Good enough: Confessions of a less-than-perfect mum.

It was during a phone conversation with a GP recently that I realised how little I know about my second-born daughter, Ivy.

“How much does she weigh?” the doctor asked me as I stood clutching my phone and staring at my ten-month-old like a deer stuck in headlights. “Er, honestly? I have no idea.” I replied. “Ballpark figure?” she pressed on, her voice surprisingly clear of judgement. “Hmm, I couldn’t even tell you that, sorry.” I said, sheepishly. Yet, still the GP was determined. “Okay, what about her height?” “Nope! Couldn’t tell you that either…”

You can imagine how the rest of the conversation went. Suffice to say, by the time I hung up, I realised not only did I not know how much my baby weighed or measured, I also didn’t know if her sleep schedule was considered “normal”, what other babies her age were up to, or even if Ivy had met any of the milestones for her age group. The most remarkable thing about this? I also, didn’t care.


My laissez-faire approach to parenting might seem surprising to some, but it’s an even greater shock to me considering I was the exactly opposite with my firstborn Cella.

A classic Type-A personality, it wouldn’t be untrue to say I approached pregnancy and motherhood like it was an Olympic event and God how I wanted that gold medal!

I didn’t just want to be a good mother – I was determined to be The Best Mother In The World and to that end, read all the baby guides I could get my hands on (underlining the important passages in yellow if you really must know). I bought designer clothes, washed and ironed them and hung them not only by size, but by type and colour (Did I mention I was also a Virgo?).

I bought the right “stuff”, read the right “words” and bought into the dream that motherhood would be like one big J&J commercial. And then baby Cella was born and everything Went. To. Shit.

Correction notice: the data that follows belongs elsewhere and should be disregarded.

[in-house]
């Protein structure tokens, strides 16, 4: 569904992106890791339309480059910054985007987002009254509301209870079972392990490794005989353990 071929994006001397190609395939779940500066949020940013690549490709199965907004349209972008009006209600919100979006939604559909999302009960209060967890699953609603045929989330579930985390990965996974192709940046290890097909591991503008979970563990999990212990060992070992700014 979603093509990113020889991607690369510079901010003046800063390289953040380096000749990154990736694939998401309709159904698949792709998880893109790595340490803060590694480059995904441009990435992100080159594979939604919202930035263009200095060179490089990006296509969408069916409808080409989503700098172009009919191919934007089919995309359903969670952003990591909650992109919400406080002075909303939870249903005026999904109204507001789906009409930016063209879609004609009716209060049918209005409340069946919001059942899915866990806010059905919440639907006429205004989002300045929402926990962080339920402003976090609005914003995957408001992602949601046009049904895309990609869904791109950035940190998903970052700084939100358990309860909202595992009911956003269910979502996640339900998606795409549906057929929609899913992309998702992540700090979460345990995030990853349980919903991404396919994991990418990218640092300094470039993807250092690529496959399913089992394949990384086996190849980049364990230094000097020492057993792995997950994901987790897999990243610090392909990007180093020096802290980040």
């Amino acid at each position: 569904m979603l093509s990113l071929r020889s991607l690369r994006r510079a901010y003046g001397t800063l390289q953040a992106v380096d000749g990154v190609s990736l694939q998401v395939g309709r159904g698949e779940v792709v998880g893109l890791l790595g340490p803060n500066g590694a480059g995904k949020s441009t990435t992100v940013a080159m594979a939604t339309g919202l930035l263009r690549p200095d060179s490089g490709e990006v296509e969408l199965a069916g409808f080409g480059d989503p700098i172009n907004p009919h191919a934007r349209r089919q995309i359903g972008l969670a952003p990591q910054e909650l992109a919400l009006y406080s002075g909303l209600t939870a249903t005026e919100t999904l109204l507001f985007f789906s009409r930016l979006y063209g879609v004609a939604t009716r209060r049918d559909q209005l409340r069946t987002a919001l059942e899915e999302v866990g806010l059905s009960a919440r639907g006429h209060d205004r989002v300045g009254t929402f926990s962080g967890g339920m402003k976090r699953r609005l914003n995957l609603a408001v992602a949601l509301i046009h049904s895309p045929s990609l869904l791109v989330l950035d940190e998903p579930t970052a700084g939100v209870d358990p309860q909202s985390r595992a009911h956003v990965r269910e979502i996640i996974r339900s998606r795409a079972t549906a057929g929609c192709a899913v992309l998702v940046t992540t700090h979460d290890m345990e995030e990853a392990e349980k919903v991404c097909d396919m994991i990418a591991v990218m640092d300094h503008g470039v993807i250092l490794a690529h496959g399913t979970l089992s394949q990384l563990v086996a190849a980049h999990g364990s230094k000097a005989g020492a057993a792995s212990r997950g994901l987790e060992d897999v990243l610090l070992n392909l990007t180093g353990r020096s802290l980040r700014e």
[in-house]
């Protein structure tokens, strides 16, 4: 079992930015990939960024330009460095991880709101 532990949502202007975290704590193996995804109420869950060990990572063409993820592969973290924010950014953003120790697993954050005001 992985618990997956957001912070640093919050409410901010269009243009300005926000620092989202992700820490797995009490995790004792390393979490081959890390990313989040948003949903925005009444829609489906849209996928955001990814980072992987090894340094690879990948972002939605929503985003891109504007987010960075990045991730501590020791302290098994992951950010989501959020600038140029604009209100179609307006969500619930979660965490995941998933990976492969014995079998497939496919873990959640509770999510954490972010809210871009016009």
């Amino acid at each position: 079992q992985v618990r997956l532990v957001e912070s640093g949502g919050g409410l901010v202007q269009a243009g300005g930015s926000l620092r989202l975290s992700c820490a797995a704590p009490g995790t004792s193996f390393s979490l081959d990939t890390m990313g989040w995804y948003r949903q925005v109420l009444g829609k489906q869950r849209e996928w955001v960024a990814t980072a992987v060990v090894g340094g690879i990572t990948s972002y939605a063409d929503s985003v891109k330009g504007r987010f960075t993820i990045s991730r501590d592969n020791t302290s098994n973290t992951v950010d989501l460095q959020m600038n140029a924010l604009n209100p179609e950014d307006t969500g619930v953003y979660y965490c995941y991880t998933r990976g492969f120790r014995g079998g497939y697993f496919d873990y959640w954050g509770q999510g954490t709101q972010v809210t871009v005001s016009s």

She emerged from the womb screaming and continued to do exactly that 24/7 for the next year. Cella was diagnosed with severe reflux around the time I was diagnosed with severe maternal disillusionment disorder (symptoms include a general feeling of being overwhelmed and under-prepared, and walking around with a general WTF??? demeanour).

How could I parent a ‘broken baby’ when she clearly didn’t tick any of the boxes I’d read about? At first I gave it a good go; I watched the clock anxiously making sure she followed the routines. I pureed only organic meat and vegetables, changed her wardrobe from 000 to 00 the second she turned six months, and worked like a psycho to encourage her to meet the physical milestones the other babies in my mother’s group were meeting.

During the day I smiled through gritted teeth when others beamed about their seemingly perfect babies sleeping through the night and as soon as I got home I’d be on the phone to Tresillian.

“I’m sure my baby has autism” I’d cry. “She’s not doing any of the things the other babies are doing.”

“How could I parent a ‘broken baby’ when she clearly didn’t tick any of the boxes I’d read about?”

“Dilvin, you can’t diagnose a three-week old baby with autism, she’s probably just being a baby,” they’d reply.